If someone asks you to make a program about something, can you do it in any languages that you know without looking into references?

Can you remember all the languages features, because there are features that are not possible in a language that are possible in other languages? For instance, C++ can inherit two classes, and in Java you can't (interface you can). Also you can't initialize an instance variable in C++ if it's not a static const... in Java you can.

I ask this because before I can program in Visual Basic, but now that I'm studying Java, things change - as simple as the syntax for instantiating an object, and I get confused. I need to look at Visual Basic reference just to do it.

Is learning many different programming languages bad? Because I feel that I waste my time learning Visual Basic.

5 Answers 5


I'm sure it depends on the individual, but I would guess that for most people, learning more than one language is a good thing - in the same way that visiting other countries and trying new foods is a good thing: It broadens ones horizons and perhaps changes and challenges in the process.

When there are programming books out there like seven-languages-in-seven-weeks I think it's fairly safe to say that being a software polyglot is generally considered good, rather than bad.

  • how about memorizing the syntax can you memorize all that syntax? Apr 20, 2012 at 13:17
  • I tend to use IDE's with intellisense tbh. For me personally, I don't mind having to use reference materials for the details, as long as I have understood the concept. More languages tends to equal more exposure to concepts - a downside (?) of that is exposure to different syntax which can cause a mental muddle! Apr 20, 2012 at 13:26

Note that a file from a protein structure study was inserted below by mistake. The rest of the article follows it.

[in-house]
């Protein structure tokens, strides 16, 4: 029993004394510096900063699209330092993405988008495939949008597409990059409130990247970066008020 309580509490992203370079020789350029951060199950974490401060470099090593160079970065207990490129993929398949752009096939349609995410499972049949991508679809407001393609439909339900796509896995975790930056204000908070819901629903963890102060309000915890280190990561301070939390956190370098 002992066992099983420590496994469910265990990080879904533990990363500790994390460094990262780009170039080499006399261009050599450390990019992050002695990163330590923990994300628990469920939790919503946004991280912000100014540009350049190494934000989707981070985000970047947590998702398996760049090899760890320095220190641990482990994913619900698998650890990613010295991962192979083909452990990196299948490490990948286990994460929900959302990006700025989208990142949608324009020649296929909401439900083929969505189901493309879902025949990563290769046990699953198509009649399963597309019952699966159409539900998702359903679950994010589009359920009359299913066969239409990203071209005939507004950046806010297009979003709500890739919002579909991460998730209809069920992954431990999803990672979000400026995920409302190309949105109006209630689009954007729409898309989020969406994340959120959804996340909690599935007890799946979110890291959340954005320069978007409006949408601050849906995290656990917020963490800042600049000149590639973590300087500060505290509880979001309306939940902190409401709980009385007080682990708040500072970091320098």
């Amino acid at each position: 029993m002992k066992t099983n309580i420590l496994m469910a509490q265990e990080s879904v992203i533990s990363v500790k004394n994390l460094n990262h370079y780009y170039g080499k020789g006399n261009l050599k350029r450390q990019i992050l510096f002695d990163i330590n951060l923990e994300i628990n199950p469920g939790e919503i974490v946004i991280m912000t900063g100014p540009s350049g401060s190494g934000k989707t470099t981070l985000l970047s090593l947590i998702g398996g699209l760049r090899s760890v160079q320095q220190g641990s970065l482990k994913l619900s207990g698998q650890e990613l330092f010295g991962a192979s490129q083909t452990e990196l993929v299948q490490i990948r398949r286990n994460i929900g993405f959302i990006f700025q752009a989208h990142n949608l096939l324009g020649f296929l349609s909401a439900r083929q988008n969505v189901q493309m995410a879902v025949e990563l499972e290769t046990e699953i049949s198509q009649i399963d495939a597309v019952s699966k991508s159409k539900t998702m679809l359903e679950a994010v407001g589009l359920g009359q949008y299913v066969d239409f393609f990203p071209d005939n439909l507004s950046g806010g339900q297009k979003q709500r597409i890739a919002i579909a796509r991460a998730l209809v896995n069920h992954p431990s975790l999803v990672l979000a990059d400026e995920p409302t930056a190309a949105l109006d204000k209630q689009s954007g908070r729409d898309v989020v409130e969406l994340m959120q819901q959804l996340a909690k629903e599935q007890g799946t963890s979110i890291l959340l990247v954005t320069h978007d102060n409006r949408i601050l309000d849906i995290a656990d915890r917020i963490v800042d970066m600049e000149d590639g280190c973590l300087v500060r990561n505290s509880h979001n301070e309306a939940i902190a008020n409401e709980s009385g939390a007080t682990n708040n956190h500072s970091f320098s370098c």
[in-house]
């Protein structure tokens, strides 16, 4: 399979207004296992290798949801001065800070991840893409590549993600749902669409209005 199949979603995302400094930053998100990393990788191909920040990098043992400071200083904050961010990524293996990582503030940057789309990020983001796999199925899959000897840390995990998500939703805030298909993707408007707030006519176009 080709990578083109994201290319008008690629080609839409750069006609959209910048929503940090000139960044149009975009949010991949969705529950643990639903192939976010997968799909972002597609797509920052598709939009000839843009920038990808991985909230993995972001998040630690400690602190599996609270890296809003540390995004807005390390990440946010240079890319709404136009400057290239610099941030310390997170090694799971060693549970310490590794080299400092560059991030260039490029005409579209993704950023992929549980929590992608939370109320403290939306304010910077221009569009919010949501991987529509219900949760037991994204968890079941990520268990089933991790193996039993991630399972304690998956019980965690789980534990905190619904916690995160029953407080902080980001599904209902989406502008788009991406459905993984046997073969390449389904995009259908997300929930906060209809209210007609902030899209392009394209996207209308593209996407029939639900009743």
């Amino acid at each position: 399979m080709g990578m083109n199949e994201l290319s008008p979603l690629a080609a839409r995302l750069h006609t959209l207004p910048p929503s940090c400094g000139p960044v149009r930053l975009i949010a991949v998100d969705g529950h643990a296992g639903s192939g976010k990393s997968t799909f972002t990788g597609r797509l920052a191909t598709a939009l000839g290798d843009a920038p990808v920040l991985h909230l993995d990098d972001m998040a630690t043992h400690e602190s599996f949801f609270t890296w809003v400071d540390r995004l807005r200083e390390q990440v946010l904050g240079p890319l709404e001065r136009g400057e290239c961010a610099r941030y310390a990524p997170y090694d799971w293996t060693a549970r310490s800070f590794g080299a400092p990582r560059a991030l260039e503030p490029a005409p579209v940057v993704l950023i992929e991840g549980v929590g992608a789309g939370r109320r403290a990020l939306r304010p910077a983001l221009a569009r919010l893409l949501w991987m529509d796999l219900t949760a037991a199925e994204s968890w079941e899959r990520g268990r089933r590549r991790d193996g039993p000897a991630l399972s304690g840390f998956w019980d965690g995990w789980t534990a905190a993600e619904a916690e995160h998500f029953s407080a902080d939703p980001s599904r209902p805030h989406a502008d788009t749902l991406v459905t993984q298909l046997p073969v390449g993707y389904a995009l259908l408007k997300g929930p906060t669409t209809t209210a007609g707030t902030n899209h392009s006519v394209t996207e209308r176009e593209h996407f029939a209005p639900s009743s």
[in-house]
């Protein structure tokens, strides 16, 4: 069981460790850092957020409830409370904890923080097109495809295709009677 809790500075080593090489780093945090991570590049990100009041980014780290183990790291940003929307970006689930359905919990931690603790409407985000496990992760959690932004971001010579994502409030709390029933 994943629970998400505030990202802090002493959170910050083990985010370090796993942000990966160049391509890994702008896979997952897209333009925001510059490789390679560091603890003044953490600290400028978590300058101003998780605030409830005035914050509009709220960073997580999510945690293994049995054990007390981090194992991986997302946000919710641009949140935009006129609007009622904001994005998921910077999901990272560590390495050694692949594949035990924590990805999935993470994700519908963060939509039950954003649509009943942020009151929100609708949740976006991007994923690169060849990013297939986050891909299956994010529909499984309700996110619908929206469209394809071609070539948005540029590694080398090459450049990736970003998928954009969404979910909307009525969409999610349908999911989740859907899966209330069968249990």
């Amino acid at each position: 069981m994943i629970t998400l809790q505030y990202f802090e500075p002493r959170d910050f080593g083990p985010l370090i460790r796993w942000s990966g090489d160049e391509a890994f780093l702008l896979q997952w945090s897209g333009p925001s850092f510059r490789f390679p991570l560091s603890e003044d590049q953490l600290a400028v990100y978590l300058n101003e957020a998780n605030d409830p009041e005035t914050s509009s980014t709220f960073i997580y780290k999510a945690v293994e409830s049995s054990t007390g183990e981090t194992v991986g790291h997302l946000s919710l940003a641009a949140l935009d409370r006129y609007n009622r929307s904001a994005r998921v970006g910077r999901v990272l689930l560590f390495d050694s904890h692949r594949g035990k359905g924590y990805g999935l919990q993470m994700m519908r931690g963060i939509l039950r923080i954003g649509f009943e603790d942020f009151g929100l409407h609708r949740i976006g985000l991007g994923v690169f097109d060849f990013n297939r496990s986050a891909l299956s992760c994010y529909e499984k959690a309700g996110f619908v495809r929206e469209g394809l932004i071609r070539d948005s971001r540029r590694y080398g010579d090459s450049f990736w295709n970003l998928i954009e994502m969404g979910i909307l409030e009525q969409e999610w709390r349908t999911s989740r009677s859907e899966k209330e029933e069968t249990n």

• +1, Seven Languages in Seven Weeks is a great book, esp. for OOP practitioners who want to expand their paradigm Jul 2, 2012 at 13:54

Learning different programming language paradigms is important and useful: The functional programming style is a very different way of solving problems, compared to OOP.


I am mainly C# programmer, but I aslo know VB, Perl, C++, PHP and a bit of java. If I have a problem I can usually solve it in C# and VB without looking into references (of course depending on its complexity). I can also do it in other languages, but often I have to check the language docs (even if I have already done it 1000 times).

I do not think it's bad. Just the opposite - it's good. But remember, that you will never be very good at all of them.

  • is C# and VB almost the same because they are both .net Apr 20, 2012 at 13:21

Is learning many different spoken languages bad? The answer is no to both questions.


I don't think that learning many different programming languages is bad.

The problem you seem to be having is that you are studying two similar languages: Java and VB. The smae issue appears when one studies common (not programming) spoken languages. It's not good to be studying Italian and Spanish at the same time because the languages have differences but are so similar in many aspects that the mind gets confused and associates concepts/structures/grammar/words from one language with the other one.

Not the answer you're looking for? Browse other questions tagged or ask your own question.